‘Those who feel the breath of sadness, sit down next to me
Those who feel they’re touched by madness, sit down next to me
Those who find themselves ridiculous, sit down next to me’
Back in the 1960’s, in the days before research required ethical approval, American social psychologist Stanley Milgram carried out a series of experiments designed to investigate the extent to which subjects would submit to the demands of those in authority. Individuals, believing that they were assisting research into how punishment influenced somebody’s ability to learn, were, on the instruction of an ‘experimenter’, asked to act as ‘teachers’ and administer electric shocks to ‘learners’ every time they failed to answer a question correctly. With each wrong answer the ‘learner’ gave, the strength of the administered electric shock increased. Unbeknownst to the ‘teachers’ however, it was they and not the ‘learners’ who were the real subjects of the experiment. In reality, no electric shocks were being given and the ‘learners’ were merely actors who were simulating the effects of the shocks that they were supposedly receiving. The study revealed an alarming willingness on the part of subjects to act against their conscience when told to do so by authority figures with some, on the say so of another, even prepared to give potentially lethal electric shocks to vulnerable individuals with supposed heart conditions.
But what, to me at least, is more interesting still, is how the subjects of the study were prepared to give significantly higher shocks, when those supposedly receiving them were at a greater degree of separation from they who were administering them. That is, as the strength of the shocks got increasingly more dangerous, subjects were more inclined to refuse to administer them when they were able to see the one supposedly being shocked than when they could only hear their apparent cries of anguish. And they were more willing to administer the most dangerous shocks to those from whom they more separated, those who they were kept from both seeing and hearing.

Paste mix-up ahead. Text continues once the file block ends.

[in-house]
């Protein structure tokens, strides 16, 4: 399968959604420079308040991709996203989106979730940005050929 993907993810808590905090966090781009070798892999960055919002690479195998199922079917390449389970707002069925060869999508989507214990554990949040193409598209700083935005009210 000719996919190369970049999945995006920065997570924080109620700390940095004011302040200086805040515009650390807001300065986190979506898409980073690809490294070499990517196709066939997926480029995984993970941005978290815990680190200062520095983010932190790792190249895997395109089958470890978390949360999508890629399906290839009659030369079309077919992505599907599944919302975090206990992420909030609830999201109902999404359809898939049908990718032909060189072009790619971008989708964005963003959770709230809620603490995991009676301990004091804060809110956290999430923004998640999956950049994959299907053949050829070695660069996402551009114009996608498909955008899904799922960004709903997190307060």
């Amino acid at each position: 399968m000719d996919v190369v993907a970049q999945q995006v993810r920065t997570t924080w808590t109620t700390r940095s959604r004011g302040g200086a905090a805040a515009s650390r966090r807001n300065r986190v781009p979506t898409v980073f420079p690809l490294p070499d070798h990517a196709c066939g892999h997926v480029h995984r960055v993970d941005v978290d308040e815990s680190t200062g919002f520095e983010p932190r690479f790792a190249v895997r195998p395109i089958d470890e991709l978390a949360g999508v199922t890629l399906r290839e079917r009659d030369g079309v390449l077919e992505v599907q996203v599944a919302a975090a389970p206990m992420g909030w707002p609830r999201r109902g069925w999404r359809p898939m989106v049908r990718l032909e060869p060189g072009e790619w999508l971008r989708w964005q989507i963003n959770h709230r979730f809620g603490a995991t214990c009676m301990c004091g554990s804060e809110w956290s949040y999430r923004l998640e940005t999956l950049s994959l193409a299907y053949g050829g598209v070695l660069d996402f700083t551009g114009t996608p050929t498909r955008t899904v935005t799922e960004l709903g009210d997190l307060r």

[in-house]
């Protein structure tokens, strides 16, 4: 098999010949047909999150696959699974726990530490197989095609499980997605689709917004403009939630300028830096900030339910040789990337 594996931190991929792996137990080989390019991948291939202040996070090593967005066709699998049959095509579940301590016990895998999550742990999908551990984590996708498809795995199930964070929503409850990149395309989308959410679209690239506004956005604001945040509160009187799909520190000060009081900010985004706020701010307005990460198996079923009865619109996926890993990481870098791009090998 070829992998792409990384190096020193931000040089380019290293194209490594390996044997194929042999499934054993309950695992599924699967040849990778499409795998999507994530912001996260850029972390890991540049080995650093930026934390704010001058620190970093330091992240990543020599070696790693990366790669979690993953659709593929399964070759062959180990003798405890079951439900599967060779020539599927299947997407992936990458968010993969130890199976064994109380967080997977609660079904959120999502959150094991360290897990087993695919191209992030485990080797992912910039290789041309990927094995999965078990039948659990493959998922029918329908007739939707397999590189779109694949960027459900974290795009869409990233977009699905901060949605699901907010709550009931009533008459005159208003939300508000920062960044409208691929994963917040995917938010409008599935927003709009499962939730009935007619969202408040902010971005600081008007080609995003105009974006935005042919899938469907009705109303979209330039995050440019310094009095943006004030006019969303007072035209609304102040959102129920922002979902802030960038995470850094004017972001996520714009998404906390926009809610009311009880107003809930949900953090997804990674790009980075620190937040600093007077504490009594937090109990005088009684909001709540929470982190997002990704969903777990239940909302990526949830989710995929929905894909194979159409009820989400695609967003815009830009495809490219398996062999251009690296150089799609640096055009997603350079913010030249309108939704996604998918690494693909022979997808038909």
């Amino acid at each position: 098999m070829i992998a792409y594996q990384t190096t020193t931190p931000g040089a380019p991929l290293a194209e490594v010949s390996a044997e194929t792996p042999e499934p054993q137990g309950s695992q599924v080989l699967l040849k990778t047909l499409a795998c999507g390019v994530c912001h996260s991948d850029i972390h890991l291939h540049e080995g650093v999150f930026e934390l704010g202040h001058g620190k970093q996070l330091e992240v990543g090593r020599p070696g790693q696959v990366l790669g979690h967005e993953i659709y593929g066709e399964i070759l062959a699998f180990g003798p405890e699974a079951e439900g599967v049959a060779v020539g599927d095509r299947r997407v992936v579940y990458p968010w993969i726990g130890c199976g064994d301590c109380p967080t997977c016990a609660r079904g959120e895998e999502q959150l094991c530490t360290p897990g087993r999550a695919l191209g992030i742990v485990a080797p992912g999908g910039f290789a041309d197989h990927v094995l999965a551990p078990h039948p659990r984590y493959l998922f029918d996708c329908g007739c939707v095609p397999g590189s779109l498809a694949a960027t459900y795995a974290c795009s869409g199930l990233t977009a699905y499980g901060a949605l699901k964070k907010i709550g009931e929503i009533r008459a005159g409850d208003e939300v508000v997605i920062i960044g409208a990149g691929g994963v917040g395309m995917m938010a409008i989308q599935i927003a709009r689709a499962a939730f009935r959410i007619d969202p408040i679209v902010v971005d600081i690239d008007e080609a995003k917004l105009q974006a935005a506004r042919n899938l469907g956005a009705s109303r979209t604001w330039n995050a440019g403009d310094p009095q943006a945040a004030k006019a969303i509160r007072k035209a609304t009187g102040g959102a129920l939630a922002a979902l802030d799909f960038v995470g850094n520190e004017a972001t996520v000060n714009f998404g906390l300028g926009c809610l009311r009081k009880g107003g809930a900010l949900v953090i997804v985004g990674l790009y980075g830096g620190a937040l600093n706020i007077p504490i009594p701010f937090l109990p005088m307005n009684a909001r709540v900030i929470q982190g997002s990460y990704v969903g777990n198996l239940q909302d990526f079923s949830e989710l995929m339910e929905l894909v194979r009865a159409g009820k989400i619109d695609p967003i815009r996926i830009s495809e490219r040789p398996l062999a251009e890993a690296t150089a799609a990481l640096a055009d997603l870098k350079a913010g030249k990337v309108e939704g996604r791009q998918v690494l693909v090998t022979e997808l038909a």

It would seem therefore that the less contact people have with others the less they are concerned about their welfare and the more they are prepared to act against conscience in order to just get the job done.
I wonder if this has something to say us who, over the last year in particular, have been encouraged to remain remote from our patients. Leaving aside the dangers of missing important diagnoses and the withholding of human contact from those who really would profit simply from sometimes seeing us, could it be that working remotely has adverse effects on us too? Might it be that the less contact we have with those for whom we are supposed to care leaves us less concerned about their welfare than we might otherwise have been and result in our being more likely to simply going through the motions as we too just seek to get the job done? Furthermore, as a result of less time with us, might our patients also end up caring less about us?
A year ago we heard a lot about the so called ‘new normal’ but make no mistake, there has been nothing normal about the virtual world we have been living and working in this last year. We are all diminished by such a virtual existence. As tentative steps now begin to be made towards a life without restrictions I hope we won’t seek to hold on to our remote methods of consulting, or, at least, not too tightly. For though some problems may genuinely benefit from such an approach, many do not. And even though some conditions can be managed perfectly safely over the phone, that doesn’t mean that they aren’t better dealt with face to face. I know for sure that this week I have made at least one better, more humane, decision as a result of seeing a patient I might otherwise have even tempted to manage from a distance.